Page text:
Superman and the Mole-Men was the first feature-length film based on Superman. Following the film's theatrical release, it was edited into two thirty-minute segments, which were retitled The Unknown People and subsequently aired on television beginning in the fall of 1952. The character of Superman first appeared in the 1938 Action Comics magazine Superman . Various series and sub-series of the Superman comic have been in print continuously since then. Superman radio adventure serials ran successively in syndication from 1938 to 1951 on Mutual network and on ABC. From 1941 to 1943, Paramount produced a series of animated cartoons featuring Superman, Lois Lane and other characters from the comics, and in 1948, Columbia produced a series of fifteen theatrical live-action Superman serials starring Kirk Allyn.
       A total of 104 The Adventures of Superman episodes were produced for television, beginning with the re-edited Superman and the Mole-Men . George Reeves also starred in the syndicated series, which was televised from 1952 to 1957 and became one of the most popular series in the early days of television. Phyllis Coates initially reprised her role as "Lois Lane," but was later replaced by Noel Neill, while Jack Larson portrayed the character "Jimmy Olson" on television.
       Reeves, who had been in motion pictures since 1939, became so identified with the role of Superman that he appeared in very few other films after the series became popular. When he had a brief appearance in From Here to Eternity (1953, see above entry), according to modern sources, audiences found it humorous, even though his role was intended to be serious. After that film, Reeves appeared in only two films. He died in 1959, by what the Los Angeles County coroner ruled as a self-inflicted gunshot wound.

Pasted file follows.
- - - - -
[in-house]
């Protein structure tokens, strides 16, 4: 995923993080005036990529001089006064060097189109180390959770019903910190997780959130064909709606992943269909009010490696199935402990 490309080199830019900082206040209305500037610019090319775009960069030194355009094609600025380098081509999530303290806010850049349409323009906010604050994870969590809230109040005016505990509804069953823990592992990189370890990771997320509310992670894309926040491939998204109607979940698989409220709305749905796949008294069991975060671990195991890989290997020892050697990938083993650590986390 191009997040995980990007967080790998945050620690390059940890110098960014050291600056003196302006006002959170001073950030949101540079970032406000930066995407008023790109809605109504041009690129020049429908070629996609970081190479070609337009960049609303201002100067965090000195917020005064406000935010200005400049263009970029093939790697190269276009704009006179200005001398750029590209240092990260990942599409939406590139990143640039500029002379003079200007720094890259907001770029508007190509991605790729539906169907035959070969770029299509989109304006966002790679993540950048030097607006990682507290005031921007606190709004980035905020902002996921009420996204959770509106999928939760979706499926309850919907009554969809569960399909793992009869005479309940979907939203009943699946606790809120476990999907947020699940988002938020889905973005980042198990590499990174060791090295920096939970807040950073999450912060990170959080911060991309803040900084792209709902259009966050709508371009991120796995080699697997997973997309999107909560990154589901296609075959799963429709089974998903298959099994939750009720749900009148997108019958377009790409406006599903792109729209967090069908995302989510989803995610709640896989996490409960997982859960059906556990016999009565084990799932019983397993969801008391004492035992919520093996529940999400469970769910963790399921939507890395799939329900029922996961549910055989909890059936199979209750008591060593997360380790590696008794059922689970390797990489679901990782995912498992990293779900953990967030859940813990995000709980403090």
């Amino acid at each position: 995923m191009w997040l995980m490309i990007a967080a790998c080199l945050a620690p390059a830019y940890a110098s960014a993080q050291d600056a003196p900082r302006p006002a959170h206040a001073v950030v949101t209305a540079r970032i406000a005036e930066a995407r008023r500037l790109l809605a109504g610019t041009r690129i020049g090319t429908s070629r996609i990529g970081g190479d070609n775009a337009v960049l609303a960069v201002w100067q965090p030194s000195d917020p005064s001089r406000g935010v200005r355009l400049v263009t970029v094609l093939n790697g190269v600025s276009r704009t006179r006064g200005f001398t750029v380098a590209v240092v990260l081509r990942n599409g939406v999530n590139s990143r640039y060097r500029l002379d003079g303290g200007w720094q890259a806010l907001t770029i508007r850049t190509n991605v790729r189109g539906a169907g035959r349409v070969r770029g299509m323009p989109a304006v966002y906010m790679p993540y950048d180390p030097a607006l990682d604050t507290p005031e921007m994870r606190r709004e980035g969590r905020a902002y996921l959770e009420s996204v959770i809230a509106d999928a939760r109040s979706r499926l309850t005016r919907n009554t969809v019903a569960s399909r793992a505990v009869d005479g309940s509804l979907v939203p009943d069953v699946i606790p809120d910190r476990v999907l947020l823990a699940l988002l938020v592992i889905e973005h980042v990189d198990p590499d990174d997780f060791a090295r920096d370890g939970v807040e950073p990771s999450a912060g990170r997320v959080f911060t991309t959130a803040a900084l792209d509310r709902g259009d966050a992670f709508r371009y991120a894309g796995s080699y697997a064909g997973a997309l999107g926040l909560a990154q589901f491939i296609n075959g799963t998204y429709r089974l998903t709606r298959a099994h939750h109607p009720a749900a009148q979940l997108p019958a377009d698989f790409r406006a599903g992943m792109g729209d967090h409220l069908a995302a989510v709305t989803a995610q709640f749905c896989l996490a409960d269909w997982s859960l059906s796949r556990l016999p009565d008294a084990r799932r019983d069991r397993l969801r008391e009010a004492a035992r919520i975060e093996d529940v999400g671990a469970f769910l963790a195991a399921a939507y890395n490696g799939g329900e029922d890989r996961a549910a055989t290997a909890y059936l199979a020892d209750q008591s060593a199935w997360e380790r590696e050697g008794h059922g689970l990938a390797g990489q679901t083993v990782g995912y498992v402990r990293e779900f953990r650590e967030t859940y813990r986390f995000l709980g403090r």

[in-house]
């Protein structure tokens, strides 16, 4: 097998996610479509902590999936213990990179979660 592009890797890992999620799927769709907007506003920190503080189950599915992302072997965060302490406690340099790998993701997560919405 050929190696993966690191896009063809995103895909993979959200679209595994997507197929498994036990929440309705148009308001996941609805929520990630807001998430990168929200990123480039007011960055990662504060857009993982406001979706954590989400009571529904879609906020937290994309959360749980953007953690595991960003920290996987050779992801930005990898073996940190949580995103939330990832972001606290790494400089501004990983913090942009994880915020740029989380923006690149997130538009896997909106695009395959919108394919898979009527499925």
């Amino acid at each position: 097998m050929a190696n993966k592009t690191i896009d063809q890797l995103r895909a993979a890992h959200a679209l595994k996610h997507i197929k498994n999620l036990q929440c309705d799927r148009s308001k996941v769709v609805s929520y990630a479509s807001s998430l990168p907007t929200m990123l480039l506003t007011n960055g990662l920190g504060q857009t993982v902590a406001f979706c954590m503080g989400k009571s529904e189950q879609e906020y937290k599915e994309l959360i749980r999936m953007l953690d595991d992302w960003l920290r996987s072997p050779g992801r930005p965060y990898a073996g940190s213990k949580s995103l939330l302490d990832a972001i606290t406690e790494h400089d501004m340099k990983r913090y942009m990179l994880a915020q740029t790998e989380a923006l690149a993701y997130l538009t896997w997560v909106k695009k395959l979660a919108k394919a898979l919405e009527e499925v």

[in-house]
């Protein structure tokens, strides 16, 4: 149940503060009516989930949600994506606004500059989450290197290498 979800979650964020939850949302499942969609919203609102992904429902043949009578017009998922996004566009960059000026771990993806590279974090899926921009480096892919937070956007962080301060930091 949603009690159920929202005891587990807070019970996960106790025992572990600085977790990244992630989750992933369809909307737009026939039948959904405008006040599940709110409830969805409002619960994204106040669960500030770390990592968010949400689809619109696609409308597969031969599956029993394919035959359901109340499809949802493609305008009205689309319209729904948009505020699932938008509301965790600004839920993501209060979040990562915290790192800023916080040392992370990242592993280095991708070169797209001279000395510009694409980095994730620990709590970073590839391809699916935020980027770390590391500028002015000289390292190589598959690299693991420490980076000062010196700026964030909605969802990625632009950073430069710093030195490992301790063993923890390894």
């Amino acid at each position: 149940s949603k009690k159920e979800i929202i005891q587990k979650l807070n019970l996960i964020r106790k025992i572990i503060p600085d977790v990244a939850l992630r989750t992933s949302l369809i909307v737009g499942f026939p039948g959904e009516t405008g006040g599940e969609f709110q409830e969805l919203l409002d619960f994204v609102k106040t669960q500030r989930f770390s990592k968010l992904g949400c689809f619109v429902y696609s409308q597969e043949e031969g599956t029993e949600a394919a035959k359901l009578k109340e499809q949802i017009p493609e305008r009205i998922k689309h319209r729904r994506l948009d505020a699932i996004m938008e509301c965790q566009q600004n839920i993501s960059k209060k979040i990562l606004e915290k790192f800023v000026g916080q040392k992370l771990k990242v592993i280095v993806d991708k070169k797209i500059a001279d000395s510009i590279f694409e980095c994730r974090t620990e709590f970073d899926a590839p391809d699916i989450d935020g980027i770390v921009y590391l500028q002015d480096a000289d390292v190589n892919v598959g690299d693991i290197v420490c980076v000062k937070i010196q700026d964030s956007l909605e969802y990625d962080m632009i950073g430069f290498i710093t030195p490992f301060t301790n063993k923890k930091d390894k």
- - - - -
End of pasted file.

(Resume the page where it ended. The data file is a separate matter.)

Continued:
Other live-action Superman television series include, among others, Superboy , broadcast from 1988--1991; Lois and Clark , broadcast in 1990s and starring Dean Cain and Teri Hatch; and Smallville , which focused "Clark Kent" as a teenager and broadcast beginning in 2001 on the WB network. There have been numerous animated Superman television series, including Superman , The New Adventures of Superman and Super Friends .
       A Broadway musical based on the character entitled It's a Bird . . . It's a Plane . . . It's Superman opened in 1966. Warner Bros. released a series of four feature films beginning in 1978 with Superman , starring Christopher Reeve as "Superman," Margot Kidder as "Lois Lane" and directed by Richard Donner. In Mar 2005, Warner Bros. began production on a feature film entitled Superman Returns , directed by Bryan Singer. At that time, the studio was also developing Batman vs. Superman , with Wolfgang Petersen attached as the director. More Less

SOURCE CITATIONS
SOURCE
DATE
PAGE
Hollywood Reporter
13 Aug 1951
p. 2.
Hollywood Reporter
18 Sep 1951
p. 2.